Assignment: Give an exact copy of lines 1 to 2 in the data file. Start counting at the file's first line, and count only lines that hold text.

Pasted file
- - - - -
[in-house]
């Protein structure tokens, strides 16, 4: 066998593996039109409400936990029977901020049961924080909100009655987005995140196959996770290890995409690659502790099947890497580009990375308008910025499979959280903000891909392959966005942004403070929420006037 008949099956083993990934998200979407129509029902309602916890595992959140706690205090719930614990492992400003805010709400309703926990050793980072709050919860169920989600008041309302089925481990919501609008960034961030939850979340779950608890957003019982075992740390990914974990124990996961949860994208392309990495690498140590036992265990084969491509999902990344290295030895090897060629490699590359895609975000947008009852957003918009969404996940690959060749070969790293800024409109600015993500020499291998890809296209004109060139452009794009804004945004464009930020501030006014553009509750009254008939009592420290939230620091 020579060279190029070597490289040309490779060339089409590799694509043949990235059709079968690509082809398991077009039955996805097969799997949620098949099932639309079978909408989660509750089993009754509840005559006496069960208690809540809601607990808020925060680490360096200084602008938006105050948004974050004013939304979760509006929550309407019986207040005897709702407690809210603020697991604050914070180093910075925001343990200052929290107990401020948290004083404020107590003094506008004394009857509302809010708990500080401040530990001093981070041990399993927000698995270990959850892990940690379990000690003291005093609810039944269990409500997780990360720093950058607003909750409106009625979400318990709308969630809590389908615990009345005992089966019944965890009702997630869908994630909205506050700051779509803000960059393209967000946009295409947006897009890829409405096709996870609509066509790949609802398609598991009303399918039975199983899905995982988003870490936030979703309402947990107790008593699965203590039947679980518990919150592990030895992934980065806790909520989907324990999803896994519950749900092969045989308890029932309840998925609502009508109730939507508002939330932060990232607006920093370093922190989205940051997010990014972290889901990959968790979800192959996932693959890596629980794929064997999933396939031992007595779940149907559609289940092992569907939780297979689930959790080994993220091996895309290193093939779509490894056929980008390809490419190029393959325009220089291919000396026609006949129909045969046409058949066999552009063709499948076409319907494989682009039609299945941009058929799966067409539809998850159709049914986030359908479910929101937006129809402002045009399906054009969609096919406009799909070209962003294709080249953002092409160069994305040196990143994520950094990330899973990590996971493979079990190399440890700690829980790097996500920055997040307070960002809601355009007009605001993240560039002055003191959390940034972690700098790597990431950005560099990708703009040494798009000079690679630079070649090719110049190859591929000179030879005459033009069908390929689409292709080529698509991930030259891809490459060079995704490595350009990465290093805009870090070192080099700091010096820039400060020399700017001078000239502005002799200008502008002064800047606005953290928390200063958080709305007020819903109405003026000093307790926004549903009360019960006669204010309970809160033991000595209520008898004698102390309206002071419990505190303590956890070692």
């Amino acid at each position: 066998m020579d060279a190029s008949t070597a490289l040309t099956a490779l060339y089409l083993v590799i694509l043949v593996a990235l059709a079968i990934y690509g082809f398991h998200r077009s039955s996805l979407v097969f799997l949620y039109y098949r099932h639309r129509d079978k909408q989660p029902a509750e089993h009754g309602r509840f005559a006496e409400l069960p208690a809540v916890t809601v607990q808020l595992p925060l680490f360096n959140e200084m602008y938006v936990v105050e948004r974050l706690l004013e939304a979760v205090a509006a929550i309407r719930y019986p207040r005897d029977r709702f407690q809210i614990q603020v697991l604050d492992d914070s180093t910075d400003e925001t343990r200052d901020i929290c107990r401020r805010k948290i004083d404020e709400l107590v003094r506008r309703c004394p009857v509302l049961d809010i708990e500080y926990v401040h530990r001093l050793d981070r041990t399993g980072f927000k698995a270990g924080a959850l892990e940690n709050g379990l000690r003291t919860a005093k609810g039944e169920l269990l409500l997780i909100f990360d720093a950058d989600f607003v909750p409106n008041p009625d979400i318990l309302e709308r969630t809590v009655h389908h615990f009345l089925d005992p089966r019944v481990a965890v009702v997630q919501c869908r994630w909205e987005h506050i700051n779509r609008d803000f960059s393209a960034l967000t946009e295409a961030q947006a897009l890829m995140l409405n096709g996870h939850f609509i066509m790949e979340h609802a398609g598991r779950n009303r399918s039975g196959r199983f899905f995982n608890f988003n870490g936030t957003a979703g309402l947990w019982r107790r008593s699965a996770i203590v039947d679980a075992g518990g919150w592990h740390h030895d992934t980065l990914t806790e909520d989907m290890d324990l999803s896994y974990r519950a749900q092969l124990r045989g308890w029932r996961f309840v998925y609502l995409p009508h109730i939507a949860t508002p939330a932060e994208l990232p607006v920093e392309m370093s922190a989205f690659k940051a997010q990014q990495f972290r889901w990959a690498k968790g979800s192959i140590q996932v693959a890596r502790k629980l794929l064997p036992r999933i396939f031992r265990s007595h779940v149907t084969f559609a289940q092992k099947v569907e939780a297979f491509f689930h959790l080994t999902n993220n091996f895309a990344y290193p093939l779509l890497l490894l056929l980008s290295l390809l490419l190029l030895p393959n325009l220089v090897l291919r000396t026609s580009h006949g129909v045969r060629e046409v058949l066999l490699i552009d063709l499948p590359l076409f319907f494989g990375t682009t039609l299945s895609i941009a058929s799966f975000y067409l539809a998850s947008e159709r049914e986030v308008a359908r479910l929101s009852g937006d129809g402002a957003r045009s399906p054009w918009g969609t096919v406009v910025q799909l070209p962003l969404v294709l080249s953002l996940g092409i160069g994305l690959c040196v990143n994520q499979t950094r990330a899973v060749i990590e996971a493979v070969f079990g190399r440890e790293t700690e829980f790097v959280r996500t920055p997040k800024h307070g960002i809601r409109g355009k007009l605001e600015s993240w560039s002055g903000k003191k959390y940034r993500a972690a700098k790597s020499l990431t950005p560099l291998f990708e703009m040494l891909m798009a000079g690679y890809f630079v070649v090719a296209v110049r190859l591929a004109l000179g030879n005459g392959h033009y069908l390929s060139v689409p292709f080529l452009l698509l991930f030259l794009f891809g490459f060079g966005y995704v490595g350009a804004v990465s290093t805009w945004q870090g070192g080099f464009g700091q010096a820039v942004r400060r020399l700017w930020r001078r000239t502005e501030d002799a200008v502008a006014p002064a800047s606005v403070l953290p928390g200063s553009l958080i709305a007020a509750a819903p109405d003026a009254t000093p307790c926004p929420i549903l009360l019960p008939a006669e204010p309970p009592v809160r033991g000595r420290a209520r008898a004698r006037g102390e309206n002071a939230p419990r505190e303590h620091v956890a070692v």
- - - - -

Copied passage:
[in-house]
């Protein structure tokens, strides 16, 4: 066998593996039109409400936990029977901020049961924080909100009655987005995140196959996770290890995409690659502790099947890497580009990375308008910025499979959280903000891909392959966005942004403070929420006037 008949099956083993990934998200979407129509029902309602916890595992959140706690205090719930614990492992400003805010709400309703926990050793980072709050919860169920989600008041309302089925481990919501609008960034961030939850979340779950608890957003019982075992740390990914974990124990996961949860994208392309990495690498140590036992265990084969491509999902990344290295030895090897060629490699590359895609975000947008009852957003918009969404996940690959060749070969790293800024409109600015993500020499291998890809296209004109060139452009794009804004945004464009930020501030006014553009509750009254008939009592420290939230620091 020579060279190029070597490289040309490779060339089409590799694509043949990235059709079968690509082809398991077009039955996805097969799997949620098949099932639309079978909408989660509750089993009754509840005559006496069960208690809540809601607990808020925060680490360096200084602008938006105050948004974050004013939304979760509006929550309407019986207040005897709702407690809210603020697991604050914070180093910075925001343990200052929290107990401020948290004083404020107590003094506008004394009857509302809010708990500080401040530990001093981070041990399993927000698995270990959850892990940690379990000690003291005093609810039944269990409500997780990360720093950058607003909750409106009625979400318990709308969630809590389908615990009345005992089966019944965890009702997630869908994630909205506050700051779509803000960059393209967000946009295409947006897009890829409405096709996870609509066509790949609802398609598991009303399918039975199983899905995982988003870490936030979703309402947990107790008593699965203590039947679980518990919150592990030895992934980065806790909520989907324990999803896994519950749900092969045989308890029932309840998925609502009508109730939507508002939330932060990232607006920093370093922190989205940051997010990014972290889901990959968790979800192959996932693959890596629980794929064997999933396939031992007595779940149907559609289940092992569907939780297979689930959790080994993220091996895309290193093939779509490894056929980008390809490419190029393959325009220089291919000396026609006949129909045969046409058949066999552009063709499948076409319907494989682009039609299945941009058929799966067409539809998850159709049914986030359908479910929101937006129809402002045009399906054009969609096919406009799909070209962003294709080249953002092409160069994305040196990143994520950094990330899973990590996971493979079990190399440890700690829980790097996500920055997040307070960002809601355009007009605001993240560039002055003191959390940034972690700098790597990431950005560099990708703009040494798009000079690679630079070649090719110049190859591929000179030879005459033009069908390929689409292709080529698509991930030259891809490459060079995704490595350009990465290093805009870090070192080099700091010096820039400060020399700017001078000239502005002799200008502008002064800047606005953290928390200063958080709305007020819903109405003026000093307790926004549903009360019960006669204010309970809160033991000595209520008898004698102390309206002071419990505190303590956890070692």